BEAUTIFUL breaks barriers by showing girls free to be themselves: splashing in mud, conducting science experiments, and reading books under a flashlight with friends. This book will encourage all girls to embrace who they are and realize their endless potential. Read my review here.
Maya Angelou (Little People, Big Dreams) by Lisbeth Kaiser
In the Little People, Big Dreams series, discover the lives of outstanding people from designers and artists to scientists. All of them went on to achieve incredible things, yet all of them began life as a little child with a dream. The book follows Maya Angelou, from her early traumatic childhood to her time as a singer, actress, civil rights campaigner and, eventually, one of America’s most beloved writers. This inspiring and informative little biography comes with extra facts about Maya’s life at the back.
Dear Dragon: A Pen Pal Tale by Josh Funk
A sweet and clever friendship story in rhyme, about looking past physical differences to appreciate the person (or dragon) underneath.
George and Blaise are pen pals, and they write letters to each other about everything: their pets, birthdays, favorite sports, and science fair projects. There’s just one thing that the two friends don’t know: George is a human, while Blaise is a dragon! What will happen when these pen pals finally meet face-to-face?
When I started my read aloud journey three years ago I had two rules:
1. I vowed to read to my children daily.
2. I promised to read them stories that had characters who looked like them that they could relate to.
Let’s face it, finding good, quality books featuring people of color is hard! Today, it’s a lot easier than it used to be years ago, but the struggle is real.
Many of the books with Black characters are either related to the Civil Rights era, slavery, natural hair, or historical biographies of famous people’s lives like Martin Luther King Jr., Harriett Tubman and Malcolm X. Don’t get me wrong, some of those books are great, but I don’t want to read my children books about slaves or natural hair all the time. Besides, those types of stories are not always appropriate for bedtime. If you’re a parent of a Black or Brown (multicultural) child, you’ll understand what I mean.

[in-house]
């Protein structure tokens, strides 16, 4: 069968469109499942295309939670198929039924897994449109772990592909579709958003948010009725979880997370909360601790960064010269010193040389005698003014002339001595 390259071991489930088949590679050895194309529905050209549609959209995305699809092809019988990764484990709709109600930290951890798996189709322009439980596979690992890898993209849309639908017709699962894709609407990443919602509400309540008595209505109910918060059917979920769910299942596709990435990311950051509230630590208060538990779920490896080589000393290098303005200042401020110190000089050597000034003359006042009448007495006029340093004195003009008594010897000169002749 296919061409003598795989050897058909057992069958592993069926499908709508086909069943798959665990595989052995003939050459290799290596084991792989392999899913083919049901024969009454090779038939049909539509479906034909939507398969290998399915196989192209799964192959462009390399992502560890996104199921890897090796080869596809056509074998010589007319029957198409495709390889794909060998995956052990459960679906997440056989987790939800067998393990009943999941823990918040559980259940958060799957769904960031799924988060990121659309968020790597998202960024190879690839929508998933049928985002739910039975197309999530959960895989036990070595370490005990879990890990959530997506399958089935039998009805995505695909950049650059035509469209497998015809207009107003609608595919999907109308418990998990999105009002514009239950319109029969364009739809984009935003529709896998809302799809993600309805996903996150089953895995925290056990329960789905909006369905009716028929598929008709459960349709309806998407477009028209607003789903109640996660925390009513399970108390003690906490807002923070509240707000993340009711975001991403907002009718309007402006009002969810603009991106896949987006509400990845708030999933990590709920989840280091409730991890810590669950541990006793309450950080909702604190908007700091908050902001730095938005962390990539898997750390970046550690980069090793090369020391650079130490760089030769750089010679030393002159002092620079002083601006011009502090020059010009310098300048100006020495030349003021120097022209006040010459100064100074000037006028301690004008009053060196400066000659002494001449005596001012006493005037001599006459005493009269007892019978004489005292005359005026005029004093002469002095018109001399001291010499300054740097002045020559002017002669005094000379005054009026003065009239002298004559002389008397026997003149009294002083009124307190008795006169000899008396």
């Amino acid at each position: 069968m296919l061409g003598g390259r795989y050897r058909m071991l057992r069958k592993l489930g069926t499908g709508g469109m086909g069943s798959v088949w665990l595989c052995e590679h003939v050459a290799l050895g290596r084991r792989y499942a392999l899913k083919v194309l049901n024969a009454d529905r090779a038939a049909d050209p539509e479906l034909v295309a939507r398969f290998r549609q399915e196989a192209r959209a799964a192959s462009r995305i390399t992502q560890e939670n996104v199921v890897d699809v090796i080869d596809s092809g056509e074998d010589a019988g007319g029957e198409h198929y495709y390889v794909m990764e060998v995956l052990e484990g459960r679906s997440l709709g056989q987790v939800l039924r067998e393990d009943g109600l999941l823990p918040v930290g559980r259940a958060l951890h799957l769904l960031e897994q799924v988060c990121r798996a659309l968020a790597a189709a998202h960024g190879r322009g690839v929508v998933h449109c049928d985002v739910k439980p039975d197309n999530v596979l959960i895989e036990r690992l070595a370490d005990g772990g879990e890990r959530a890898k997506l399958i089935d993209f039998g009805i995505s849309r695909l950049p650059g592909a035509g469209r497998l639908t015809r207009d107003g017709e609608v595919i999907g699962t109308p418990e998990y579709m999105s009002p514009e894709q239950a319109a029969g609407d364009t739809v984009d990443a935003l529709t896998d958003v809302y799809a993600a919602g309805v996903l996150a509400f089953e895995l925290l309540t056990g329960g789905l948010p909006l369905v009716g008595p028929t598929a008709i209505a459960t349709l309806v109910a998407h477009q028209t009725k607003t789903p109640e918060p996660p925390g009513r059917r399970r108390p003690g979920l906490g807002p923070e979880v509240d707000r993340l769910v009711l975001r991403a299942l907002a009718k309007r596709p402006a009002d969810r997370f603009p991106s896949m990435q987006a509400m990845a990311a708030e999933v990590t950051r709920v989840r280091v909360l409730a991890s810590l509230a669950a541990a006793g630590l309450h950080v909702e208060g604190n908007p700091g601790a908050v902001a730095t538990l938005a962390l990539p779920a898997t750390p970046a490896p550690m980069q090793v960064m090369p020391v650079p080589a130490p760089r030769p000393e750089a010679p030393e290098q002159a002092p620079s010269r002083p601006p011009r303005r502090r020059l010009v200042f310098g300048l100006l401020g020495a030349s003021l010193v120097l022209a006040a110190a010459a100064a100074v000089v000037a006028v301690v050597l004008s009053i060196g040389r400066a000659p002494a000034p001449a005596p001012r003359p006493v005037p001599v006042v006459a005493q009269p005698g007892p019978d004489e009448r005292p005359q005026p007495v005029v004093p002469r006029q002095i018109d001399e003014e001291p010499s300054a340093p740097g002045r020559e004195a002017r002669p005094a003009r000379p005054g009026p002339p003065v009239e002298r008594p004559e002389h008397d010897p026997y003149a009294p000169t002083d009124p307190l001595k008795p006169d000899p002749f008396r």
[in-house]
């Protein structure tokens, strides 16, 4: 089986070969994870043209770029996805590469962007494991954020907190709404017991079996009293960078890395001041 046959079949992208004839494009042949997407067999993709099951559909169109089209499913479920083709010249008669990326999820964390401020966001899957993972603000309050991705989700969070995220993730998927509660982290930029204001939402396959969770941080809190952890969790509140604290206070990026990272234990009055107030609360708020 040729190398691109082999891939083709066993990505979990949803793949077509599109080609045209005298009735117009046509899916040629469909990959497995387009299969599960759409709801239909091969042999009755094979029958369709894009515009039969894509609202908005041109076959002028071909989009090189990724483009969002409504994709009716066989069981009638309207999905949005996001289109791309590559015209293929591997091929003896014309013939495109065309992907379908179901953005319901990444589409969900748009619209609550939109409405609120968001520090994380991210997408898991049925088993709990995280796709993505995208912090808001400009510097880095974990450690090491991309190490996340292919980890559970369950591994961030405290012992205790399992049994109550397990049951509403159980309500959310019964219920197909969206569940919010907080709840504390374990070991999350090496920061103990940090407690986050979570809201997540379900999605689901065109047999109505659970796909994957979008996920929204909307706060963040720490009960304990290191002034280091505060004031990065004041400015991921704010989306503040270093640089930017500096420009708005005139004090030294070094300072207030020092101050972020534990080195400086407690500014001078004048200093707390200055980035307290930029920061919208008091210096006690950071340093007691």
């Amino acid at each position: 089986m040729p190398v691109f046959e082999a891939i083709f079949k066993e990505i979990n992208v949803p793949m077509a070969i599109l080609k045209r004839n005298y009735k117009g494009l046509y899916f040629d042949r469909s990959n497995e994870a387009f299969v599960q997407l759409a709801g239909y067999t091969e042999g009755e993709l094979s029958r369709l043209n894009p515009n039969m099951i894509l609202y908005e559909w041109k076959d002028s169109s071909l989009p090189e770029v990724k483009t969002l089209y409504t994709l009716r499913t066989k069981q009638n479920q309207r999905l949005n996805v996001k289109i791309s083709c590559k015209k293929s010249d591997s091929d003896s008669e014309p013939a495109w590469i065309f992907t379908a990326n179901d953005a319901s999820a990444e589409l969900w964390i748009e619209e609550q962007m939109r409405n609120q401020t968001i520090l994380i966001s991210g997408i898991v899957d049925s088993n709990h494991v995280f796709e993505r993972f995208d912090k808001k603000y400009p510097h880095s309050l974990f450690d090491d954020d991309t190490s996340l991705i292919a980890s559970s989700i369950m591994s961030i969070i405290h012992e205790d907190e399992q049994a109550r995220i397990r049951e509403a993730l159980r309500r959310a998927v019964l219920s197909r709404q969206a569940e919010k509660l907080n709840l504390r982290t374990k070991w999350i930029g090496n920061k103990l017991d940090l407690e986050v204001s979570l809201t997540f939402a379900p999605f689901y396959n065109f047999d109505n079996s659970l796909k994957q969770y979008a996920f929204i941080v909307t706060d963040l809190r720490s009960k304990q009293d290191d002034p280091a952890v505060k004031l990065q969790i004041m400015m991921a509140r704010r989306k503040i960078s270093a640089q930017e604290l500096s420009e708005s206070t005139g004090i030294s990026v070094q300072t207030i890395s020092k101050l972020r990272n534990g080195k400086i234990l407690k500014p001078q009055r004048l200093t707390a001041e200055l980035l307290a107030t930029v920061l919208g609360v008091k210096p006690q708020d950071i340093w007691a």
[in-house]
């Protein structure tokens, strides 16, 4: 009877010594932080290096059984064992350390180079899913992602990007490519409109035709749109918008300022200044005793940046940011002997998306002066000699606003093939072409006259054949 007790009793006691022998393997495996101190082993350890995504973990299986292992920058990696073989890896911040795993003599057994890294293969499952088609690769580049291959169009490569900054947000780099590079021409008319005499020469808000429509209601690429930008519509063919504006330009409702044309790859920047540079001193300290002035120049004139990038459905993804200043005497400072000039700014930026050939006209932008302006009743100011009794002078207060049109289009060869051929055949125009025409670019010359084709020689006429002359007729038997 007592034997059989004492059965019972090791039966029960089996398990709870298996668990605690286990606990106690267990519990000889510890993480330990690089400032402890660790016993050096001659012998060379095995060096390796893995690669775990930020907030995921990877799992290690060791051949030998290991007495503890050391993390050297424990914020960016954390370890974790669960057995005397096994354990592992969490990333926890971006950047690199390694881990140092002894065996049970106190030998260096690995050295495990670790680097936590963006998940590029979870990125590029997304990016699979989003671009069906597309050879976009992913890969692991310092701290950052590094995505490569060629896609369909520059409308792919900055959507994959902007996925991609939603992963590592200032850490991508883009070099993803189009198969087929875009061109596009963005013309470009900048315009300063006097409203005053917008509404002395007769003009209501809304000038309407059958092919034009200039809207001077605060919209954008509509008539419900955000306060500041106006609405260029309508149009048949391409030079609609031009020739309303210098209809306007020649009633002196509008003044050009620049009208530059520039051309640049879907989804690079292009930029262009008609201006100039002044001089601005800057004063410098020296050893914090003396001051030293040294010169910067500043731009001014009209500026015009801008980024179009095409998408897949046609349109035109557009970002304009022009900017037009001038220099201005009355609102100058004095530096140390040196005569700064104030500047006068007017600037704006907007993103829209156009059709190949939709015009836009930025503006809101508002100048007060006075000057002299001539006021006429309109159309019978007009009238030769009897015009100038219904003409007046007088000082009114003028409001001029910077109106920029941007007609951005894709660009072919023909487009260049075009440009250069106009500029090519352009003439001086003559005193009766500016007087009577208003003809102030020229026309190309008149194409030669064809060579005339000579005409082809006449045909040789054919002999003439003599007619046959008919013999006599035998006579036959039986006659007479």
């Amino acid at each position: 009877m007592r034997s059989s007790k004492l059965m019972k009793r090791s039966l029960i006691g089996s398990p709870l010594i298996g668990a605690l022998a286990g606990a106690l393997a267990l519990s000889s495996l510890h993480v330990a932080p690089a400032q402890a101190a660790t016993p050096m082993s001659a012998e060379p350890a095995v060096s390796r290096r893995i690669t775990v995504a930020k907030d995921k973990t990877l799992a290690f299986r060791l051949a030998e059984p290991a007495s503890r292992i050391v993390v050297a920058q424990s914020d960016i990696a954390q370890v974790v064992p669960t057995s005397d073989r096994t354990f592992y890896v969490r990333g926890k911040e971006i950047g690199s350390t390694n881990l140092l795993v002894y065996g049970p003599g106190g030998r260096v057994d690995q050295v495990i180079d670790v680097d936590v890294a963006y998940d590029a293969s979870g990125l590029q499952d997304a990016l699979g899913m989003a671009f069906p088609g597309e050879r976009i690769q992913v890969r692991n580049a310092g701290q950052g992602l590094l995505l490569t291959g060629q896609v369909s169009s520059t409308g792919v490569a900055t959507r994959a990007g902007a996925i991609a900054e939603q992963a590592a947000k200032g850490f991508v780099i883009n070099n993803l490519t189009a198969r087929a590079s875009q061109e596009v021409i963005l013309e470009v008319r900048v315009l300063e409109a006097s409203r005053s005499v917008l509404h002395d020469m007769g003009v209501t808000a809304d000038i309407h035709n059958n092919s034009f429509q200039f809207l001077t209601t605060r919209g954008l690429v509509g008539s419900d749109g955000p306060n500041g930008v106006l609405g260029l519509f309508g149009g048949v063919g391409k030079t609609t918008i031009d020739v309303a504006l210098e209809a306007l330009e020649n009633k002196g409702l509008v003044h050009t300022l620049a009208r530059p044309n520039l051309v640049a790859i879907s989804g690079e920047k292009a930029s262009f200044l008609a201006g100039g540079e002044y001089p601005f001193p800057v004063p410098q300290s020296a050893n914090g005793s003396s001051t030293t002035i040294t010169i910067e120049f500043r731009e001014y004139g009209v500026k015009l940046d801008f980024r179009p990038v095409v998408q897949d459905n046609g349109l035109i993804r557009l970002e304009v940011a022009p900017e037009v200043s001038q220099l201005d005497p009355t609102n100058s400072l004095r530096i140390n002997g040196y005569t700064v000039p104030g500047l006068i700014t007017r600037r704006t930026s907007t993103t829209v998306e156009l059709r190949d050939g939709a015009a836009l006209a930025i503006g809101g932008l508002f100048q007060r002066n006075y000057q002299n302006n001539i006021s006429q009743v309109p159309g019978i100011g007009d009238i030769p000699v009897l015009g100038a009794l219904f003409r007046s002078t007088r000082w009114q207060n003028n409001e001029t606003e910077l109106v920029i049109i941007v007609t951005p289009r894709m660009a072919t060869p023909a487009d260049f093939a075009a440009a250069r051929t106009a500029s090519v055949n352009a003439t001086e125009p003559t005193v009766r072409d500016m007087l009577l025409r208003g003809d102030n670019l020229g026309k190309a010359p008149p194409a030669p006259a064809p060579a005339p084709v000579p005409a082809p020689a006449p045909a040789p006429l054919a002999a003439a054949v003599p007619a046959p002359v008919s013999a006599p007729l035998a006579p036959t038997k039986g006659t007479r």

If I see one more children’s book about Civil Rights, slavery or how much Black girls love their natural hair I’m going to scream! Where are the quality books like The Boxcar Children and Harry Potter for Black and Brown children?
When I think back to my own experiences growing up, particularly my early childhood literary memories I don’t ever recall reading a children’s book where a Black child (or a child of another multicultural race) was the main character. Luckily, there were several television shows in the 90’s that featured positive Black role models that I admired.
So, I decided to try and make it different for my children. I read a wide array of books that includes everything from classics to non-fiction books. In addition, my goal is to fill their experiences with a full spectrum of Brown and Black characters in a variety of books. I want their experiences of story and representations of the world to include people of color, particularly people whom they can imagine being like Oprah Winfrey, Barack Obama, Misty Copeland, Michelle Obama or some of the fictional characters we read in books like Lola (from Anna McQuinn’s series).
Of course, I believe all children should be exposed to a wide range of people, experiences, and cultures. Wouldn’t it be nice if all parents and educators felt that way? The bottom line is we still need greater diversity in children’s books. But, even more importantly, we need people actually to buy and read them to their children and grandchildren so publishers will continue to publish them.
If you’re looking for some book suggestions for African-American children check out some of our favorites here.
Your turn: Do you expose your children to a wide range of characters in books? Or, do you just stick to your own race or culture? What are some of your read aloud rules when reading to your children? Feel free to share in the comments.